Monthly Archives: February 2012

Guyana Cycling Association North American – Reunion and Fund Raiser

Guyana Cycling Association North American - Reunion and Fund Raiser

— Post #1152


Still going at 100 years – Johanna Alexandra Duncan

Still going at 100 years

Centurian. Johanna Alexandra Duncan celebrated her 100th birthday with friends and family at St. Thomas A Becket Anglican Church on Sunday. She is seen here with her four surviving children, from left, Hector, Gloria (Dolly), Pauline (Wendy) and Lynette. Staff photo by Rob Beintema

Not many people can live to be 100 years old. On January 26, Johanna Duncan of Mississauga became one of those fortunate few.
Duncan was joined by her four children, countless grand children, great-grandchildren and even a great-great-grandchild among several others at St. Thomas A Becket Anglican Church in Erin Mills, a church the family normally attends, to celebrate the occasion.
Duncan, a teacher for nearly 30 years in her native Guyana, was best described as loving, kind and helpful by her daughter, Pauline Williams.
“She’s always had a positive outlook on life,” Williams said when asked what has led to her mother’s longevity.
“She’s had a very good life and it’s always been her nature (to be loving, kind and helpful).” Continue reading

First black female fighter pilot follows childhood dream

First black female fighter pilot follows childhood dream

Both of her parents are Guyanese

by Tech. Sgt. Benjamin Rojek – Defense Media Activity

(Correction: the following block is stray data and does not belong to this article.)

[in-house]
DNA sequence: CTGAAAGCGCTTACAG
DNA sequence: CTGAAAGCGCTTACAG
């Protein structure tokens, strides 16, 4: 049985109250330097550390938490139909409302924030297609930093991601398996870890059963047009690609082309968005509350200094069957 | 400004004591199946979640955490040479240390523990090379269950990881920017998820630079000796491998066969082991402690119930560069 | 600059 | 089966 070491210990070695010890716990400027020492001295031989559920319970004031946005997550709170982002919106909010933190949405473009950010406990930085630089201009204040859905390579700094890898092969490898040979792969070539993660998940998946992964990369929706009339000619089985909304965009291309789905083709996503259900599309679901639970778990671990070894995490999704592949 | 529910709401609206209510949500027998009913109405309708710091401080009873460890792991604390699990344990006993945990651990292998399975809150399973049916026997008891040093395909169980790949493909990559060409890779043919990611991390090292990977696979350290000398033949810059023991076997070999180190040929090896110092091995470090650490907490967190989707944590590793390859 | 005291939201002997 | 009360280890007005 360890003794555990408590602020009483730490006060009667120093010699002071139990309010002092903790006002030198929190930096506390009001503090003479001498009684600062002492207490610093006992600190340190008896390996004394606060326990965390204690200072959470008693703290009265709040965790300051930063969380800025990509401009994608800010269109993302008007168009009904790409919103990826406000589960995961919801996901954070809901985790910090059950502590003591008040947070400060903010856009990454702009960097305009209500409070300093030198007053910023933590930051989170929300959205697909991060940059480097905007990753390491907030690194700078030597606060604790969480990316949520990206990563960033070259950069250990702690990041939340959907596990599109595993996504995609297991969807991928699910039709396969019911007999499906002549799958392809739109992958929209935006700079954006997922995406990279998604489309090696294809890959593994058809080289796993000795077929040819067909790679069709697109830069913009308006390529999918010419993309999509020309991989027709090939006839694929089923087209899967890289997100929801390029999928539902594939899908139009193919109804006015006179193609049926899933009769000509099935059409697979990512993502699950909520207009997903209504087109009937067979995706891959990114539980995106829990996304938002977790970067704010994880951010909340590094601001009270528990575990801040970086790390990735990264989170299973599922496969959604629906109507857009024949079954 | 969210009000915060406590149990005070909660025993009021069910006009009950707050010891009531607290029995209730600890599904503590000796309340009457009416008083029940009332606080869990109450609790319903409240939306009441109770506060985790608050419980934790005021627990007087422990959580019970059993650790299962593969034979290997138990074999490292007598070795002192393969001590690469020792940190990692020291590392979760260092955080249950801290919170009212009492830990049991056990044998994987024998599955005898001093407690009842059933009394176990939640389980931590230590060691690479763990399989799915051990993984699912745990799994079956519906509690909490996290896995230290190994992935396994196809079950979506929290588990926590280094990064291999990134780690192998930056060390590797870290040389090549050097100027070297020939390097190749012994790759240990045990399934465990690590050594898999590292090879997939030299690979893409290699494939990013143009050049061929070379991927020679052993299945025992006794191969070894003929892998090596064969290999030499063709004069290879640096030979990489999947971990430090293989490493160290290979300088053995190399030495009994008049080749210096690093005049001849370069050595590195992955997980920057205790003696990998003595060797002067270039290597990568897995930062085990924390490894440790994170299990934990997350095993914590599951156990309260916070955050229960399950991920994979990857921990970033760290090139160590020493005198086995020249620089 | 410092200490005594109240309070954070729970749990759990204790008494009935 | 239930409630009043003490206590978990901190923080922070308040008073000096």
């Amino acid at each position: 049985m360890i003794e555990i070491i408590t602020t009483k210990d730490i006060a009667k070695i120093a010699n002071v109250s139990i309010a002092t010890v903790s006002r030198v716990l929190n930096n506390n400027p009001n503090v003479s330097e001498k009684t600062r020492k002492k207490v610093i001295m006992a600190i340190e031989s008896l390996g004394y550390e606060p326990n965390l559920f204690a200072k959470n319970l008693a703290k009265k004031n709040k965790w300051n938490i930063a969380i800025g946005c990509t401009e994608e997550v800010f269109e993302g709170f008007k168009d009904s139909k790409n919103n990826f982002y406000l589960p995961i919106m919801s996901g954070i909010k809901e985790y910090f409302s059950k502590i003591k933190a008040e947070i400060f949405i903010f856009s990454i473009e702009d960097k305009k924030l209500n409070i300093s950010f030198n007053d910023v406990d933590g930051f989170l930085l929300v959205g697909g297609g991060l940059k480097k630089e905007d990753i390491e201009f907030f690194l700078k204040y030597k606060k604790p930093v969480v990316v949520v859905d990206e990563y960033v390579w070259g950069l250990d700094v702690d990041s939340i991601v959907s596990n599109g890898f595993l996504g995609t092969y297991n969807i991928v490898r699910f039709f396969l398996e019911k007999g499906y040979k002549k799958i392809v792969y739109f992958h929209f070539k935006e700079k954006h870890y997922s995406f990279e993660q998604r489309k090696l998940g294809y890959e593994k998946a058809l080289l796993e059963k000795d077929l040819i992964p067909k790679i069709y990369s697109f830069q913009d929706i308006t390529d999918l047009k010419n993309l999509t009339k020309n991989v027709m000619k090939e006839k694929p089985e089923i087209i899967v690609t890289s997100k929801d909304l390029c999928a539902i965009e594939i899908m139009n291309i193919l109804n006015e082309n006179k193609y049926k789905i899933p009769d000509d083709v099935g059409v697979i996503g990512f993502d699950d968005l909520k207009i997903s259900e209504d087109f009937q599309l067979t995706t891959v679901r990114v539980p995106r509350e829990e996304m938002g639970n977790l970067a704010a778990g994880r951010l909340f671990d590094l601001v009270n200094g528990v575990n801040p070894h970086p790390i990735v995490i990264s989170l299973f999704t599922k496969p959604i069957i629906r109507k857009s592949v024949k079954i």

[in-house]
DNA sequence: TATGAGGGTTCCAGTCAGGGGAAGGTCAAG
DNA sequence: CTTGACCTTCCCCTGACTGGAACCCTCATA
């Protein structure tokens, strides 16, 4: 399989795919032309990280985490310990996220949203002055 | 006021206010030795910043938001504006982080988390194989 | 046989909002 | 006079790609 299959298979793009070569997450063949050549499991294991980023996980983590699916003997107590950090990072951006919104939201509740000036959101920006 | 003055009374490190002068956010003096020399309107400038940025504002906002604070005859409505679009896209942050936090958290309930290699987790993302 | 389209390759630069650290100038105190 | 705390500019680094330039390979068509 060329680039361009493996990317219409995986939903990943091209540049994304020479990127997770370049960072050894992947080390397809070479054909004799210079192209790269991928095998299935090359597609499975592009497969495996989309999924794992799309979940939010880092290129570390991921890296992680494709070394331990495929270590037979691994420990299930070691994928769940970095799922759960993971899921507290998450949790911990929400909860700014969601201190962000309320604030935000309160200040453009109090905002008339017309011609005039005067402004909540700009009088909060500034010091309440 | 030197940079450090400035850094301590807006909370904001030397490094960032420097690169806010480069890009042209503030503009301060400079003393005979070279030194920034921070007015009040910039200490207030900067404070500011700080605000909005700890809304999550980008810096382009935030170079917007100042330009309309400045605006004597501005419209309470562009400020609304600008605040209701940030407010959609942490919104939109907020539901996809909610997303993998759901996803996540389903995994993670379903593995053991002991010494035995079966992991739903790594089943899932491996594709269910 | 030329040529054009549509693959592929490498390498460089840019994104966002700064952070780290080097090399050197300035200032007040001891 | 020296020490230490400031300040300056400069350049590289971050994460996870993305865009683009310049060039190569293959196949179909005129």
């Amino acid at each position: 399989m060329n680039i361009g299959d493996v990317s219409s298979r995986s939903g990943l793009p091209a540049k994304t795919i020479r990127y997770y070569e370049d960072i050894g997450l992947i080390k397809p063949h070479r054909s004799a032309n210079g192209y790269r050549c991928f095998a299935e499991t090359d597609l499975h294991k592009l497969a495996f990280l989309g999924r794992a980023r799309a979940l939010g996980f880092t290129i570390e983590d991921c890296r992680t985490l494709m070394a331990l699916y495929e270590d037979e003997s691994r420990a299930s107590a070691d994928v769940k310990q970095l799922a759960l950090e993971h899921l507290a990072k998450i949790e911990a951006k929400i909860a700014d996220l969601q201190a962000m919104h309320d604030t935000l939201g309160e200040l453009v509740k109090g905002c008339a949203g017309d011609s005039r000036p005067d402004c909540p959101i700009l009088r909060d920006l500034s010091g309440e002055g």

2/23/2012 – FORT GEORGE G. MEADE, Md. (AFNS) — By the time she was in fourth grade, young Shawna Rochelle Kimbrell knew she wanted to be a fighter pilot.

What the now-Air Force major didn’t know, however, was that she would knock down a racial barrier by becoming the first black female in the career field.

Kimbrell was born in Lafayette, Ind., on April 20, 1976, to Guyanese parents. Her mother and father, who were naturalized U.S. citizens by the time she was born, moved to the U.S. for education and opportunities. Their hard work and dedication paid off in her father earning a degree from Howard University and a doctorate from Perdue University, which in turn earned him a job offer in Parker, Colo.

That focus on education was a big part of life for Kimbrell and her three older siblings as they spent their school years in Parker.

“(Education) was the thing that opened doors,” Kimbrell said. “If you got your education, you could do whatever you wanted to do. That was how our house was run.”

On top of that family modus operandi, Kimbrell had a goal-driven personality from an early age. While in kindergarten, for example, she decided she wanted to be an astronaut, so she wrote a letter to NASA asking how she could join the program. But as she got older and did more research into joining the astronaut corps, she realized the career wasn’t as exciting as she wanted it to be. Continue reading

Barbadian Migration to British Guiana,1840-1960 – by Frederick Alleyne

UWI Cave Hill, Barbados – HISTORY FORUM

 on Friday, March 2nd at 4:30 pm

in the New Bruce St. John Room  [located in the Humanities Quadrangle]

 Mr. Frederick Alleyne  will present a paper entitled:

“Barbadian Migration to British Guiana,1840-1960: The Search for ‘El Dorado'”


Guyanese migration to Barbados and other Caribbean territories in the 20th century is now the subject of much debate but the reverse was the case in colonial times when British Guiana was the destination of thousands of Barbadian and West Indian workers. The debate on migration during the 19th century on the issues of national economic development of the countries that sent the migrant and those that received them are not that different from the present discussion. In a recent speech to the local Chamber of Commerce Hon Mia Amor Mottley, M.P former Leader of the Opposition, Barbados Labour Party, stressed the potential of Central And South America to the economic development of Barbados and the Caribbean.  [More -Please see the paper attached]